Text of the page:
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Thus oft, reclind at ease, I lose an hour
At ev’ning, till at length the freezing blast,
That sweeps the bolted shutter, summons home
The recollected pow'rs; and snapping short
The glassy threads, with which the fancy weaves
Her brittle toils, restores me to myself.
How calm is my recess; and how the frost,
Raging abroad, and the rough wind endear
The silence and the warmth enjoy'd within !
I saw the woods and fields at close of day
A variegated show; the meadows green,
Though faded; and the lands, where lately wav'd
The golden barvest, of a mellow brown,
Upturn'd so lately by the forceful share.
I saw far off the weedy fallows smile
With verdure not unprofitable, graz'd
By flocks, fast feeding ; and selecting each
His fav’rite herb; while all the leafless groves
That skirt th’horizon, wore a sable hue,
Scarce notic'd in the kindred dusk of eve.
To-morrow brings a change, a total change!
Which even now, though silently perform’d,
And slowly, and by most unfelt, the face
Of universal nature undergoes.
Fast falls a fleecy show'r : the downy flakes
Descending, and, with never-ceasing lapse,
Softly alighting upon all below,
Assimilate all objects. Earth receives
Gladly the thick’ning mantle ; and the green ·
And tender blade, that fear'd the chilling blast,
Escapes unhurt beneath so warm a veil.

In such a world, so thorny, and where none Finds happiness unblighted, or, if found, Without some thistly sorrow at its side, It seems the part of wisdom, and no sin Against the law of love, to measure lots With less distinguish'd than ourselves; that thus We may with patience bear our mod’rate ills, And sympathise with others suff’ring more. Ill fares the trav'ller now, and he that stalks In pond'rous boots beside his reeking team. The wain goes heavily, impeded sore By congregrated loads adhering close To the clogg'd wheels; and in its sluggish pace Noiseless appears a moving hill of snow. The toiling steeds expand the nostril wide, While ev'ry breath, by respiration strong Forc'd downward, is consolidated soon Upon their jutting chests. He, form’d to bear The pelting brunt of the tempestuous night, With half-shut eyes, and pucker'd cheeks, and teeth Presented bare against the storm, plods on. One hand secures his hat, save when with both He brandishes his pliant length of whip, Resounding oft, and never heard in vain, O happy ; and in my account denied That sensibility of pain, with which Refinement is endued, thrice happy thou ! Thy frame, robust and hardy, feels indeed The piercing cold, but feels it unimpair'd. The learned finger never need explore Thy vig’rous pulse; and the unhealthful easty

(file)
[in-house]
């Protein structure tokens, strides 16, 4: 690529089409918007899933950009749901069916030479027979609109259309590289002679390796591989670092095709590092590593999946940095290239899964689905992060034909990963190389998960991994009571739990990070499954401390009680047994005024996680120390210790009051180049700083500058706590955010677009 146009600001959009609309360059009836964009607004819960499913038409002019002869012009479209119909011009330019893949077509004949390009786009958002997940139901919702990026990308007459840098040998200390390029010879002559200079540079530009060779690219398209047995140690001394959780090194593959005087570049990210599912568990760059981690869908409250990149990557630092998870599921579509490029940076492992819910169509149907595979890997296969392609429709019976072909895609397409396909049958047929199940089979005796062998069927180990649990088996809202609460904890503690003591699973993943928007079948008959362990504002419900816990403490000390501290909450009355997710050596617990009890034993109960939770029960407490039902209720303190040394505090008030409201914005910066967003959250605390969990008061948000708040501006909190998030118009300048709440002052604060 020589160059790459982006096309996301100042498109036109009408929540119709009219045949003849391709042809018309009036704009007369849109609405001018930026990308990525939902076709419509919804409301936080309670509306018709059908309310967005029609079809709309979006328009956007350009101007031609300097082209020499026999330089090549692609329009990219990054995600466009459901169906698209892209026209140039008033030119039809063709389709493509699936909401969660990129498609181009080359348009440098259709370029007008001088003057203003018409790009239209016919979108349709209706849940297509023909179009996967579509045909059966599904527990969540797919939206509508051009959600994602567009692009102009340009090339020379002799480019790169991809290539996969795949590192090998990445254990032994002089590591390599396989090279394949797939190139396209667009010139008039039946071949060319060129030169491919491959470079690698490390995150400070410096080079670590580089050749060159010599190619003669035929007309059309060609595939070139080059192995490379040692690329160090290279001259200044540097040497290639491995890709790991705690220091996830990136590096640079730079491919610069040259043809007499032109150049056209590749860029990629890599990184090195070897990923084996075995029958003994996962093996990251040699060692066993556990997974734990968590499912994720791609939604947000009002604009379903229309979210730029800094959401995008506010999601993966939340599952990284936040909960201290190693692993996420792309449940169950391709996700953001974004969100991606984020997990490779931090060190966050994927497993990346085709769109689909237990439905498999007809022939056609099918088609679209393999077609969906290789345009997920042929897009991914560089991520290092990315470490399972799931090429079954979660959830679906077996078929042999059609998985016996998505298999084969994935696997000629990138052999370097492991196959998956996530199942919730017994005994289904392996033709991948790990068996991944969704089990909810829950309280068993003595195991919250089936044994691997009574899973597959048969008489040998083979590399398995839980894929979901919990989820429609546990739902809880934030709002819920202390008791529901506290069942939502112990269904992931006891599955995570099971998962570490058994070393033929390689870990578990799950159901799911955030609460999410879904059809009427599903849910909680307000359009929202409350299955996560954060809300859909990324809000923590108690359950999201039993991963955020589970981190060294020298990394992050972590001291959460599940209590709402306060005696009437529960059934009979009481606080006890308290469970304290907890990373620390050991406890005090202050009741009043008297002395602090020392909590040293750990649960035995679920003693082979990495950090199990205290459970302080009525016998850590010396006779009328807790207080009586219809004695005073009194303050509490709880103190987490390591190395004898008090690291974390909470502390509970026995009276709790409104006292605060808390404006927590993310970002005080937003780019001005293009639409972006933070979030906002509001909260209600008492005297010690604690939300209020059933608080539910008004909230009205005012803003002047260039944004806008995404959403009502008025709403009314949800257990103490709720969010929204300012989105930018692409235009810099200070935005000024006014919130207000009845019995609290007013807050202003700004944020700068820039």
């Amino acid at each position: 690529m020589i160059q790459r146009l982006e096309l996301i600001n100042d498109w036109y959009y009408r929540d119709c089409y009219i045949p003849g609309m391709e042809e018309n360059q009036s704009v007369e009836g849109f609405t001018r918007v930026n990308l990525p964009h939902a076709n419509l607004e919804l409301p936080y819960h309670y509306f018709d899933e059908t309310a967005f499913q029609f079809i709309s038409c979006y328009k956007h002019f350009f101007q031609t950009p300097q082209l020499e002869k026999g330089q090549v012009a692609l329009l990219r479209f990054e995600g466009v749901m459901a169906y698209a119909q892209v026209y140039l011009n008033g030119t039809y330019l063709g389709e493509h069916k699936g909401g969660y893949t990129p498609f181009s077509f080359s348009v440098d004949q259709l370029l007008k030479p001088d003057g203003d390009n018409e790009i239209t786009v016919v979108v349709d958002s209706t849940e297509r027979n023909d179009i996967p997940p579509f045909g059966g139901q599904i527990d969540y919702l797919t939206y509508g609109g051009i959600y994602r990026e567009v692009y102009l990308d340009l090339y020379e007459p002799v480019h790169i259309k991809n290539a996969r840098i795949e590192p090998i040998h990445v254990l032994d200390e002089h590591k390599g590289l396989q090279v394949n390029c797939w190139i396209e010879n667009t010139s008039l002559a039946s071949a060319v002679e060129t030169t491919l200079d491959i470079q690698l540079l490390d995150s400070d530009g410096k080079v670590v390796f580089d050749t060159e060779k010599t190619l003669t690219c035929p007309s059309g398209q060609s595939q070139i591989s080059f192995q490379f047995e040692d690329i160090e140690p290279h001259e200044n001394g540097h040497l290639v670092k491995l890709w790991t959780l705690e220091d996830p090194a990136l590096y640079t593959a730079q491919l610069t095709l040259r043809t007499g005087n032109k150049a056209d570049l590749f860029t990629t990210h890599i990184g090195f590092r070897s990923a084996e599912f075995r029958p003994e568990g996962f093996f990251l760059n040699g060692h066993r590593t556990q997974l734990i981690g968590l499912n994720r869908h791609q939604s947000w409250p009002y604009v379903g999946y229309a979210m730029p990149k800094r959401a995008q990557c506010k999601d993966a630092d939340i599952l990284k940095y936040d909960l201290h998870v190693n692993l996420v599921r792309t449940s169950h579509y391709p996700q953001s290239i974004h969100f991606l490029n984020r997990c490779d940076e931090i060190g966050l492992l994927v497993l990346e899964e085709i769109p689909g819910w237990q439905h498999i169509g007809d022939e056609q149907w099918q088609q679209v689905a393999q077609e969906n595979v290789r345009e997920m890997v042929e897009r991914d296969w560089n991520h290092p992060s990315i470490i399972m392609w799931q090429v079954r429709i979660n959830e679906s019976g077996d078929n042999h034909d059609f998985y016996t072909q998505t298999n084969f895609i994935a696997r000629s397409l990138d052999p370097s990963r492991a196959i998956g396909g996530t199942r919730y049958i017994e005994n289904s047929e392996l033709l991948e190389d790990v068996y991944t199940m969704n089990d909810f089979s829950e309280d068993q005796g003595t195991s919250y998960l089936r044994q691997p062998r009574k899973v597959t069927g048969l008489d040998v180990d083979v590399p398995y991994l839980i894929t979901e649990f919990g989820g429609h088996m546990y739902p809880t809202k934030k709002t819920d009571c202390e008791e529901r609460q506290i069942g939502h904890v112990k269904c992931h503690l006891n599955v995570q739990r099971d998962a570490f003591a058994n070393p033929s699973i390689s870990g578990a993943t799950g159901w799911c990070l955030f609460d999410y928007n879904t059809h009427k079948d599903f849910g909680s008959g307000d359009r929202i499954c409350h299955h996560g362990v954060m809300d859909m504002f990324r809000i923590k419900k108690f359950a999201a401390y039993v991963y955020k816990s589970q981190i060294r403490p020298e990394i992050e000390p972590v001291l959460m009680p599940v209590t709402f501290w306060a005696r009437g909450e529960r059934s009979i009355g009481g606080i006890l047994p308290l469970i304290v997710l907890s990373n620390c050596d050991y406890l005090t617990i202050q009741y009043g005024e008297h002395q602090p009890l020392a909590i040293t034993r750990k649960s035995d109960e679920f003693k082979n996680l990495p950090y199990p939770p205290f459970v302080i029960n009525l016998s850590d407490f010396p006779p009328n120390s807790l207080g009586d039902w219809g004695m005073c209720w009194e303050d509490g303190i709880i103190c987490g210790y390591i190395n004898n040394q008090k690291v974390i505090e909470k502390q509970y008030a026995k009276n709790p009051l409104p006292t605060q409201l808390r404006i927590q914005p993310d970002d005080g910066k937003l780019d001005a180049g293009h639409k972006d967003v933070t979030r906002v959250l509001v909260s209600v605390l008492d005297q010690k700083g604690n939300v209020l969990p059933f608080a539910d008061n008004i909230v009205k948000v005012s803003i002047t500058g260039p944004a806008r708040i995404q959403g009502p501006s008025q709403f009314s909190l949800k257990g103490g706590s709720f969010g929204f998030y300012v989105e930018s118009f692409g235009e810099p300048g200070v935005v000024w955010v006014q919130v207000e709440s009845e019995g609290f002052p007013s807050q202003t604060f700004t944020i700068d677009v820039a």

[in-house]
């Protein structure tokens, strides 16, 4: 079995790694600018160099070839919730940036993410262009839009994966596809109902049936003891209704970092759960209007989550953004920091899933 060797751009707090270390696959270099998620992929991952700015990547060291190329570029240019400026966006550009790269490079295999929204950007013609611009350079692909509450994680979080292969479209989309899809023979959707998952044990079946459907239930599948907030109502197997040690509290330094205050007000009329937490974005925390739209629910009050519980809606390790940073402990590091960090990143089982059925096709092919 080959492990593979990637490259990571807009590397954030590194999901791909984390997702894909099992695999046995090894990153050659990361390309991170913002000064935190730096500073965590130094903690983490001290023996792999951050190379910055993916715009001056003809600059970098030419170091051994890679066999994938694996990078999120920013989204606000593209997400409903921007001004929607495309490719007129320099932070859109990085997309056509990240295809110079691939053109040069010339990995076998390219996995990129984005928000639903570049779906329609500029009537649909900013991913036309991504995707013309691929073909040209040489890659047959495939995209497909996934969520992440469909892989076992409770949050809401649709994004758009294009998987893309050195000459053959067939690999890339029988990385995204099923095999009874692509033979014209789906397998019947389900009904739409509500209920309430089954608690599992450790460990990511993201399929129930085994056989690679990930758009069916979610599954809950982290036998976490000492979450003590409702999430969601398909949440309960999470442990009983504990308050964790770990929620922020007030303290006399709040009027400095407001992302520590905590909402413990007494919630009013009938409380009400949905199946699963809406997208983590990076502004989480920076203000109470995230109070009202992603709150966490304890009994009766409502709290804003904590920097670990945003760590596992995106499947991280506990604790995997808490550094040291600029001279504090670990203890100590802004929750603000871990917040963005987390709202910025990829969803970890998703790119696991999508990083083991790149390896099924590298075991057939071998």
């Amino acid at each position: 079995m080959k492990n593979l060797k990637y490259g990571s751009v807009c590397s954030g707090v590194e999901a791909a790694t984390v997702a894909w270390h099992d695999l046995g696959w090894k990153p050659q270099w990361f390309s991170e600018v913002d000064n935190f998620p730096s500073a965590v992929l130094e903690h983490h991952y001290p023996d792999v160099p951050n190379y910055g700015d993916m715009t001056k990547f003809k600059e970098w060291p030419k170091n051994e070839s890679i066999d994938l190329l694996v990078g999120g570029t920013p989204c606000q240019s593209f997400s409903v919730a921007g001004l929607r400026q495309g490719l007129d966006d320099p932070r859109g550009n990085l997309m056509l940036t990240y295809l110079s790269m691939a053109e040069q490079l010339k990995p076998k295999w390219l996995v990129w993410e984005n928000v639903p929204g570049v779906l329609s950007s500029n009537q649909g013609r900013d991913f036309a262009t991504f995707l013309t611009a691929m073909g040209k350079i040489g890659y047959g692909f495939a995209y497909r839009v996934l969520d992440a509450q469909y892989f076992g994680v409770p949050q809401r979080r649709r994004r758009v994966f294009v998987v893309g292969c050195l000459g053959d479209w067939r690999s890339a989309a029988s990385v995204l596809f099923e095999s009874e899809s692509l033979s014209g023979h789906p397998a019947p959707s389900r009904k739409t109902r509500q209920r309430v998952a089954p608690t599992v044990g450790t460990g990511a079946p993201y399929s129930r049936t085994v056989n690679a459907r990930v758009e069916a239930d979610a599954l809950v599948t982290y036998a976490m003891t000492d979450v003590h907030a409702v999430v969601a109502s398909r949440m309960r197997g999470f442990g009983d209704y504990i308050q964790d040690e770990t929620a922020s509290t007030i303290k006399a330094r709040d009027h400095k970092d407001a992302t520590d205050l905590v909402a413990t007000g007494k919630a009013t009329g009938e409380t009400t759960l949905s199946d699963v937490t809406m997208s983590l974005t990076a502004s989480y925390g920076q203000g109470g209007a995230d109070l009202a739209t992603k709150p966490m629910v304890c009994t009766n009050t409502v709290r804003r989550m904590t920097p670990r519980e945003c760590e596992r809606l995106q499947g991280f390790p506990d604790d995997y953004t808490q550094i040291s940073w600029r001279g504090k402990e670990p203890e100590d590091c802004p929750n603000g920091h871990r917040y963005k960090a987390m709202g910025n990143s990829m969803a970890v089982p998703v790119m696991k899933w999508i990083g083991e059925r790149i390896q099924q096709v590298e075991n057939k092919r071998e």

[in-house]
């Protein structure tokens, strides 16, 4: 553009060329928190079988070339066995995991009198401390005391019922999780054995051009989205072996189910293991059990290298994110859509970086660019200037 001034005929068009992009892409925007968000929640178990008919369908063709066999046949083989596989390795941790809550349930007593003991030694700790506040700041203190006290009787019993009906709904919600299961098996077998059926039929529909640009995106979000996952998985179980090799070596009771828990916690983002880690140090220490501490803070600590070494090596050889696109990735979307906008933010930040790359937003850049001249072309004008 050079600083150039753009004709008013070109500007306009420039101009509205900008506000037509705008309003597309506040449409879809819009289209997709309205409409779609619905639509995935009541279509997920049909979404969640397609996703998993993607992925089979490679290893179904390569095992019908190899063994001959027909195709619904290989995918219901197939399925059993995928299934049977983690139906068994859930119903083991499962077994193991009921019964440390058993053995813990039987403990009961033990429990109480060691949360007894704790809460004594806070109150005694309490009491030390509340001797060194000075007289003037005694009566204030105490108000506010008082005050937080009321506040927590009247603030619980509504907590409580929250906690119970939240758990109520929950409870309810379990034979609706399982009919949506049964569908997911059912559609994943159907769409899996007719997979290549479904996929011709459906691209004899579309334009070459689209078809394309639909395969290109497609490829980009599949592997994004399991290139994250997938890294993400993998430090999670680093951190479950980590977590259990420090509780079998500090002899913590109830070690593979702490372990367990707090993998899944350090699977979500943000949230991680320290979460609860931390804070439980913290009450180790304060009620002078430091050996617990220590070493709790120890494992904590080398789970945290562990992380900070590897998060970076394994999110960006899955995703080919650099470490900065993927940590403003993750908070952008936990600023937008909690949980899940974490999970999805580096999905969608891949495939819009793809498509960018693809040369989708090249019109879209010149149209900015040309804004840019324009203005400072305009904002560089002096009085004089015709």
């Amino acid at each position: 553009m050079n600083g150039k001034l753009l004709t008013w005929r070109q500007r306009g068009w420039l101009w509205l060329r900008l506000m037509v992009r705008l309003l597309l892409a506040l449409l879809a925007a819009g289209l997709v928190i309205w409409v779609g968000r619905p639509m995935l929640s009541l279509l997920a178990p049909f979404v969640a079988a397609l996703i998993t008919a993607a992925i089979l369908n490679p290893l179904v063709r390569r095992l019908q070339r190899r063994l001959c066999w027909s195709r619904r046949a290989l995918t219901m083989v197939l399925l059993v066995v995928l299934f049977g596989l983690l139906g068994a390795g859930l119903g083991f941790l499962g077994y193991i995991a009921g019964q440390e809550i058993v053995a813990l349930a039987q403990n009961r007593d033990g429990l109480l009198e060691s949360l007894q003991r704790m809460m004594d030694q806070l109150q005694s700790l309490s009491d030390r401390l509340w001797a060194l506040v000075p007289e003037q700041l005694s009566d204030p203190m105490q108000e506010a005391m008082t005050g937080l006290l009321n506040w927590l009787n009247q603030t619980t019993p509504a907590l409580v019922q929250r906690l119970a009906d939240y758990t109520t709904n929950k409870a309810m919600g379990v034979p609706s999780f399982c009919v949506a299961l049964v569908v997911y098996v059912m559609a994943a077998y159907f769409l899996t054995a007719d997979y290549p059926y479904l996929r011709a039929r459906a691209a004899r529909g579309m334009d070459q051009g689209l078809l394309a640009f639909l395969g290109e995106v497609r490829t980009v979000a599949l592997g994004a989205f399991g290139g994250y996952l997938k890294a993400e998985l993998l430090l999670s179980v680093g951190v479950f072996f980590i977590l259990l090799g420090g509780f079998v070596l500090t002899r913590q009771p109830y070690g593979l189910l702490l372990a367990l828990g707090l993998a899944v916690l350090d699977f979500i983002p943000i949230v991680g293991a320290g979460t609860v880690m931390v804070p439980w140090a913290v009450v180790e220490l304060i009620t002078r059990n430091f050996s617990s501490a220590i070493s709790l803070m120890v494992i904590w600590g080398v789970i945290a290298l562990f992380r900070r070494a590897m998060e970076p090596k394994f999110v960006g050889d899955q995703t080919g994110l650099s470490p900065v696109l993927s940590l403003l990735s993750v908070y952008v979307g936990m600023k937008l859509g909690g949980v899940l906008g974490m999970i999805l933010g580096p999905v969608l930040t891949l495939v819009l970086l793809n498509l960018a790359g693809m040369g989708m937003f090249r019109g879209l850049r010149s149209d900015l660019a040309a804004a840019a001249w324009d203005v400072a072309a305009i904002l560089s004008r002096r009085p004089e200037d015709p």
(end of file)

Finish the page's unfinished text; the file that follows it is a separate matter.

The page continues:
That breathes the spleen, and searches ev'ry bone
Of the infirm, is wholesome air to thee.
Thy days roll on exempt from household care;
Thy wagon is thy wife; and the poor beasts,
That drag the dull companion to and fro,
Thine helpless charge, dependent on thy care.
Ah treat them kindly! rude as thou appear'st,
Yet show that thou hast mercy! which the great,
With needless hurry whirl’d from place to place,
Humane as they would seem, not always show.

Poor, yet industrious, modest, quiet, neat,
Such claim compassion in a night like this,
And have a friend in ev'ry feeling heart.
Warm’d, while it lasts, by labour, all day long
They brave the season, and yet find at eve,
Ill clad and fed but sparely, time to cool.
The frugal housewife trembles when she lights